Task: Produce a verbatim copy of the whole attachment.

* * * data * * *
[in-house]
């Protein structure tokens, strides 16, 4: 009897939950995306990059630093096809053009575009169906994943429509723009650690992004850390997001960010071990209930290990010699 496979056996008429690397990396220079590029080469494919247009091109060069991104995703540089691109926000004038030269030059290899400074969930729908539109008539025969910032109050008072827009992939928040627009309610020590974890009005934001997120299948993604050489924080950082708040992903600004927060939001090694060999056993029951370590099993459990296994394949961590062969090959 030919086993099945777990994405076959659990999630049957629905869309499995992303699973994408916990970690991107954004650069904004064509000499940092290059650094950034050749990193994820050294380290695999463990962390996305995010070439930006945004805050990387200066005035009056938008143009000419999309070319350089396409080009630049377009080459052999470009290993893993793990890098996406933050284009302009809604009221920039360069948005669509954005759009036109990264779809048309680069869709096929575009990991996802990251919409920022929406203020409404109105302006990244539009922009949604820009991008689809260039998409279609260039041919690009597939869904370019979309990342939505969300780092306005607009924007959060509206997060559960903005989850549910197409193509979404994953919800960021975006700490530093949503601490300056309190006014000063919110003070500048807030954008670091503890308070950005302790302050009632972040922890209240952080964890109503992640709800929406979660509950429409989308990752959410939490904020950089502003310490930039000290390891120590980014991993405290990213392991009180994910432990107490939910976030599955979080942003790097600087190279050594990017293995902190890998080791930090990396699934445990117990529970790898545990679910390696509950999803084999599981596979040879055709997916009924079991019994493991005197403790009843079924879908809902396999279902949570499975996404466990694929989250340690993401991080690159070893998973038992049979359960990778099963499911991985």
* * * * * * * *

[in-house]
């Protein structure tokens, strides 16, 4: 009897939950995306990059630093096809053009575009169906994943429509723009650690992004850390997001960010071990209930290990010699 496979056996008429690397990396220079590029080469494919247009091109060069991104995703540089691109926000004038030269030059290899400074969930729908539109008539025969910032109050008072827009992939928040627009309610020590974890009005934001997120299948993604050489924080950082708040992903600004927060939001090694060999056993029951370590099993459990296994394949961590062969090959 030919086993099945777990994405076959659990999630049957629905869309499995992303699973994408916990970690991107954004650069904004064509000499940092290059650094950034050749990193994820050294380290695999463990962390996305995010070439930006945004805050990387200066005035009056938008143009000419999309070319350089396409080009630049377009080459052999470009290993893993793990890098996406933050284009302009809604009221920039360069948005669509954005759009036109990264779809048309680069869709096929575009990991996802990251919409920022929406203020409404109105302006990244539009922009949604820009991008689809260039998409279609260039041919690009597939869904370019979309990342939505969300780092306005607009924007959060509206997060559960903005989850549910197409193509979404994953919800960021975006700490530093949503601490300056309190006014000063919110003070500048807030954008670091503890308070950005302790302050009632972040922890209240952080964890109503992640709800929406979660509950429409989308990752959410939490904020950089502003310490930039000290390891120590980014991993405290990213392991009180994910432990107490939910976030599955979080942003790097600087190279050594990017293995902190890998080791930090990396699934445990117990529970790898545990679910390696509950999803084999599981596979040879055709997916009924079991019994493991005197403790009843079924879908809902396999279902949570499975996404466990694929989250340690993401991080690159070893998973038992049979359960990778099963499911991985």